As the city goes forward with its awkwardly named Get Your Move On fitness campaign and free swimming lessons, it's also ensuring you can replenish those calories after your workout with a Pepsi.
Last week city council approved a five-year drink-vending contract between Toronto community centres and Pepsi Bottling Group. The deal was hammered out by a committee that included reps from parks and recreation and public health, and was brought by the parks and economic development committees to council. By the time the item came up at 10:30 at night, the municipal body was bubbling like a shaken-up can of soda.
Admidst a fizz of sarcasm, Councillor Olivia Chow spearheaded the opposition, along with fellow board of health members Joe Mihevc and Paula Fletcher. Chow's motion that the contract be killed was soundly defeated; Mihevc succeeded with a follow-up motion requiring nutritional guides be affixed to the machines.
"Putting a pop machine in a recreation centre is like putting a cigarette machine in a hospital," said Mihevc. Supporters of the contract point out that it stipulates that the machines must have 50 per cent healthy options. But the details of this are unclear: would three slots for soda over one slot each for milk, water and juice really be an equal split? "And have we studied whether kids actually choose the healthy option?" asked Mihevc.
"It's choice," heckled Kyle Rae from the back row. "It's not a fascist state yet." I could suggest that gigantic purveyors of monoculture creeping into every aspect of our lives might be on the way to that - but then we'd both sound full of sugar.
Speaking of which, Fletcher had brought her storied Mason Jar Full Of Sugar, used to illustrate how much of the white stuff a child downs in a week of drinking one $2 bottle of Pepsi a day.
Pepsi, it turns out, will get "non-cash benefits" by plastering its logos on sports events, and even third-party functions (most often put on by youth groups) will have to use Pepsi drinks while on community centre premises.
"We can't protect children from everything. What about all the chip machines on our property?" asked Doug Holyday, speaking in his long-standing capacity as chair of the missing-the-point-entirely committee.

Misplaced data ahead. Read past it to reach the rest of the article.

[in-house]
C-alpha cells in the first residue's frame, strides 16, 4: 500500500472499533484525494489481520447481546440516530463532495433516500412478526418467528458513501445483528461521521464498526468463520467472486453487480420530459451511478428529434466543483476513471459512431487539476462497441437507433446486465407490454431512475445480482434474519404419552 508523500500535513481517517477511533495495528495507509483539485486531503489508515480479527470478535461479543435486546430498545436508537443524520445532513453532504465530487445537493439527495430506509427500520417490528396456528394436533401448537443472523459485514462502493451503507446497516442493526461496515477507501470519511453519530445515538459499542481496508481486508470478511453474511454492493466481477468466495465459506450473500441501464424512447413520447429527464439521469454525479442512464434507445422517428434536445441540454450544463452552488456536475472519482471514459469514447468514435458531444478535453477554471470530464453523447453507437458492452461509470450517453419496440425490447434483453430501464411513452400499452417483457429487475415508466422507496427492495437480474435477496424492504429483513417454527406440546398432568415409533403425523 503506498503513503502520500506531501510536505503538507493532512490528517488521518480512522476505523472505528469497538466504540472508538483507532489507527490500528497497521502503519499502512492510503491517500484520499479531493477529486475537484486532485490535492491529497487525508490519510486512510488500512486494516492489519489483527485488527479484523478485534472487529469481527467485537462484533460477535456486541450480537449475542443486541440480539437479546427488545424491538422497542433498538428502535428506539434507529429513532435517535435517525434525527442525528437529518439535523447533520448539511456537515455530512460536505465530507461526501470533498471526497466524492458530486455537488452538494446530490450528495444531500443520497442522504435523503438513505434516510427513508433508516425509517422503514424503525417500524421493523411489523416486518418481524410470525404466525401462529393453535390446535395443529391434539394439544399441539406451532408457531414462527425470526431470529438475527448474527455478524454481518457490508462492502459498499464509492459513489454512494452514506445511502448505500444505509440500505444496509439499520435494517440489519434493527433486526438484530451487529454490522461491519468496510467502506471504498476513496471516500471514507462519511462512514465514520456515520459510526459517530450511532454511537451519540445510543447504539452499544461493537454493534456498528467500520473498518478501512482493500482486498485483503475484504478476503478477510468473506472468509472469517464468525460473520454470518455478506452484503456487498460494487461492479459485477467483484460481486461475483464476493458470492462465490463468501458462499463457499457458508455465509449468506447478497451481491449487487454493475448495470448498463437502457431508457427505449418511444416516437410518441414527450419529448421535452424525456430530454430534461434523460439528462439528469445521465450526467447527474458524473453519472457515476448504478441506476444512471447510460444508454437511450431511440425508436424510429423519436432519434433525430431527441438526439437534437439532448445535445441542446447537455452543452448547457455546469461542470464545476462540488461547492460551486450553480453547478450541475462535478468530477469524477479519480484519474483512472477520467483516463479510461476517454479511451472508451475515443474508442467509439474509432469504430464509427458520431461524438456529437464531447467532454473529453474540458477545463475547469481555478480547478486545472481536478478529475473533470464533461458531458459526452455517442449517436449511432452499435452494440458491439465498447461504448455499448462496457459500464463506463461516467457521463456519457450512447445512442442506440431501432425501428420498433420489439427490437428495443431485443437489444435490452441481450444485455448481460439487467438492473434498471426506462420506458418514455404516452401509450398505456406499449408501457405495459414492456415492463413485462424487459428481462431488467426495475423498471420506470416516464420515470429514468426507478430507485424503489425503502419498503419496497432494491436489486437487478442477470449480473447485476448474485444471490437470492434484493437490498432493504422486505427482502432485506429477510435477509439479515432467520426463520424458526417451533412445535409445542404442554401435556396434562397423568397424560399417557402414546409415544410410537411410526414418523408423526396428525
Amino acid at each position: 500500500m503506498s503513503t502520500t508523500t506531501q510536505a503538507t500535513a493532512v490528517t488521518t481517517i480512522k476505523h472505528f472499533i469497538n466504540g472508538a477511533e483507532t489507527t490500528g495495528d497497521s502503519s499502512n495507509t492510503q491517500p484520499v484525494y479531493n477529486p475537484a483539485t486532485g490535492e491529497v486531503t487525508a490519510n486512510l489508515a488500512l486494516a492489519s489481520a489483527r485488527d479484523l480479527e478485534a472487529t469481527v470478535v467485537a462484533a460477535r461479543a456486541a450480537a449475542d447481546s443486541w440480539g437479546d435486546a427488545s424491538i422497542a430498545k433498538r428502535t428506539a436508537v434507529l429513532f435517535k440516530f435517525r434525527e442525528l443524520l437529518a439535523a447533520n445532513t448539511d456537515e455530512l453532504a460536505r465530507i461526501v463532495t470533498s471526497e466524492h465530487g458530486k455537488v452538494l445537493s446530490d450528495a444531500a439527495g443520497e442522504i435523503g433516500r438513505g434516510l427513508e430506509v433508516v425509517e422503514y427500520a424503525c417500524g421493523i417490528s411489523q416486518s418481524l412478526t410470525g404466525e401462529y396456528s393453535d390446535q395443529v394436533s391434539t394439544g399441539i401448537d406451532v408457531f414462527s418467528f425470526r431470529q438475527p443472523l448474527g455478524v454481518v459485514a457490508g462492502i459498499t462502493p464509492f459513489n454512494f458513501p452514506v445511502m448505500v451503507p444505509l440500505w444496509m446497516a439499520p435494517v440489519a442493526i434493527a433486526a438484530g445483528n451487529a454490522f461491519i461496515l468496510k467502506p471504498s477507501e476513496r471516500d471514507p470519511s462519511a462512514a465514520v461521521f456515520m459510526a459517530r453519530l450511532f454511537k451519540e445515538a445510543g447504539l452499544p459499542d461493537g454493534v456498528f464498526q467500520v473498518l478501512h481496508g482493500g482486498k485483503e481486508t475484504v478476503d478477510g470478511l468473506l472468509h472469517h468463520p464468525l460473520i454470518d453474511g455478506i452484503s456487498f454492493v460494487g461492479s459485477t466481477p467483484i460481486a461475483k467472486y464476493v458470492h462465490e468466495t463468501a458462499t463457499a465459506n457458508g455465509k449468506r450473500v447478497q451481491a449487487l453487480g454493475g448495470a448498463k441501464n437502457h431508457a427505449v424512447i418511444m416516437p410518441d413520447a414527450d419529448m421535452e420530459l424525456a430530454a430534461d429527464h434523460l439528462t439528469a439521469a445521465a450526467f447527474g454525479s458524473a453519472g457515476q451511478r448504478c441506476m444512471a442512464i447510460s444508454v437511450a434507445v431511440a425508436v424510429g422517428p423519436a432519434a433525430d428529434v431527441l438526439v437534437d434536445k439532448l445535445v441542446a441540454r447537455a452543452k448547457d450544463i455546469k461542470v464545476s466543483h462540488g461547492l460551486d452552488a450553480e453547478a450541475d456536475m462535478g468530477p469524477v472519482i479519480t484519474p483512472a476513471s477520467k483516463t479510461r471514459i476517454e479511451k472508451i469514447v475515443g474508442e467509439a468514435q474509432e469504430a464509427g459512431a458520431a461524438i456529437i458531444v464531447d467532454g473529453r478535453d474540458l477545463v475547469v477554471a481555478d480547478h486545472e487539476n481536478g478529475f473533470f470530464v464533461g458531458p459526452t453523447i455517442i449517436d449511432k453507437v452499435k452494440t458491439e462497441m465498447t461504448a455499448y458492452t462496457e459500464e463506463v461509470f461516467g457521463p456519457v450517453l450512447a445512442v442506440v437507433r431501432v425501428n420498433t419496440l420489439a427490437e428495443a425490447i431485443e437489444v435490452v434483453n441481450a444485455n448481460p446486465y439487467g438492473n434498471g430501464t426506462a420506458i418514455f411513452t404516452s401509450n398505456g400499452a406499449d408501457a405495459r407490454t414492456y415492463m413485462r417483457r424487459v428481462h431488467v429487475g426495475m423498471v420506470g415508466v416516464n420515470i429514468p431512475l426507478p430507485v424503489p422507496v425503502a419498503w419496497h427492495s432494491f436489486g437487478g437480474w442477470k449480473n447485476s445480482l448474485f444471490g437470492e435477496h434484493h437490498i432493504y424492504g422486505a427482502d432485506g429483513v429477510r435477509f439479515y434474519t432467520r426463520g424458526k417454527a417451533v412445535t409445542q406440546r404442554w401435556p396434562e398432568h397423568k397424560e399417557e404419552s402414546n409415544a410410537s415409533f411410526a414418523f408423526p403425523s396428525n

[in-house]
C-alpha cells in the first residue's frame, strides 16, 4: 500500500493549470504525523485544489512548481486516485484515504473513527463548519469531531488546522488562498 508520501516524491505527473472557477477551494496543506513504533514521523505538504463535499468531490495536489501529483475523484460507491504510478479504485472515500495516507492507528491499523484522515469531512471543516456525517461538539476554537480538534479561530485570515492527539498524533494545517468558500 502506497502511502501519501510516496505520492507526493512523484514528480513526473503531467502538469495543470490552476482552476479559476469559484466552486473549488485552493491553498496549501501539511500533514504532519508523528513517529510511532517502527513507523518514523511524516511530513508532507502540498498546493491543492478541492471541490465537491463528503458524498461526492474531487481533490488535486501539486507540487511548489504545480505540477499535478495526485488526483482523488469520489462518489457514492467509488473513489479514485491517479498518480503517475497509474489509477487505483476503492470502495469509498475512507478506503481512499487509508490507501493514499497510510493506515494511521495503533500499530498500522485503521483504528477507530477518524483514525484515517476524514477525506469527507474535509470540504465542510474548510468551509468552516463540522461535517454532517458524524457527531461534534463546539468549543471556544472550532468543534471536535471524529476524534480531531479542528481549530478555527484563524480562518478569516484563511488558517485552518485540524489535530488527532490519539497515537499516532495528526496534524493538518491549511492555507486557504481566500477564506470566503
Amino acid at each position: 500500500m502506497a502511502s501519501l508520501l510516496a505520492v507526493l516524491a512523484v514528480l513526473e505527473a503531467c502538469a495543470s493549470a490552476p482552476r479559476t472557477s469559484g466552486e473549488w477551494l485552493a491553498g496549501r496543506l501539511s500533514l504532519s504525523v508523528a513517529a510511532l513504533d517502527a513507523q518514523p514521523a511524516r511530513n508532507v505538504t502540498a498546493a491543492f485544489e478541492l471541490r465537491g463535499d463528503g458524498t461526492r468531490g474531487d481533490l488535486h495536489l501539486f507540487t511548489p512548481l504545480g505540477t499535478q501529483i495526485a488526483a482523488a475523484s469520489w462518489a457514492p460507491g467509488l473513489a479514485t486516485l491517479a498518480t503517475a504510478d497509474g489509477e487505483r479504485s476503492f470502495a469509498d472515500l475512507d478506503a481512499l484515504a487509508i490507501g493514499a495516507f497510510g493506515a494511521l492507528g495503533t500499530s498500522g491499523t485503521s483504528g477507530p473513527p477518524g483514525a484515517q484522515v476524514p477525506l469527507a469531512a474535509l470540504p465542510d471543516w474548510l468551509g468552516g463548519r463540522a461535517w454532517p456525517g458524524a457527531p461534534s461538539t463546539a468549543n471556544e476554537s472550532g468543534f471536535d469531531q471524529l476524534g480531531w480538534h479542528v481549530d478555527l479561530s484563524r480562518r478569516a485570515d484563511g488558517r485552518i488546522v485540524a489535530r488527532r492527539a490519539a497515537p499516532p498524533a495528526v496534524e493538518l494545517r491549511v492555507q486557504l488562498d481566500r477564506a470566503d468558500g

Gloria Lindsay Luby, chair of the committee that approved the contract, voiced a similar view. "I've come to the conclusion that everything is bad for you," she said half-sarcastically, half-fatalistically. "Maybe we should march into people's homes and make them reform."
"I agree that we can't go into people's homes," said Janet Davis, who voted against the contract. "But we can run our public spaces in a way that helps parents rather than bombards them." And, as Holyday said, no one's stopping them from going across the street to buy a Coke - though the attending local VP of Pepsi probably wished he hadn't said Coke.
Most councillors simply didn't seem to take seriously the health concerns Chow and Mihevc raised. Mayor Miller himself voted for the contract. While Pepsi, as owner of Tropicana and SoBe, sells numerous healthy drinks, it obviously favours its namesake for the caffeine that gets kids and adults alike hooked, especially when it's intentionally offered only in larger plastic bottles.
And why, you might ask, since organic farms are increasing capacity in southern Ontario, and our city's home to the Ontario Natural Food Co-op, could we not give the nod to a local company - maybe even a healthy one?
According to Lisa Swimmer of public health, none of them responded to the Request For Proposals. And what of the possibility of seeking vending machines that only hold healthy beverages? "We talked initially about that, and we would have liked to see it," she said. "But from parks and rec's perspective, it wasn't feasible."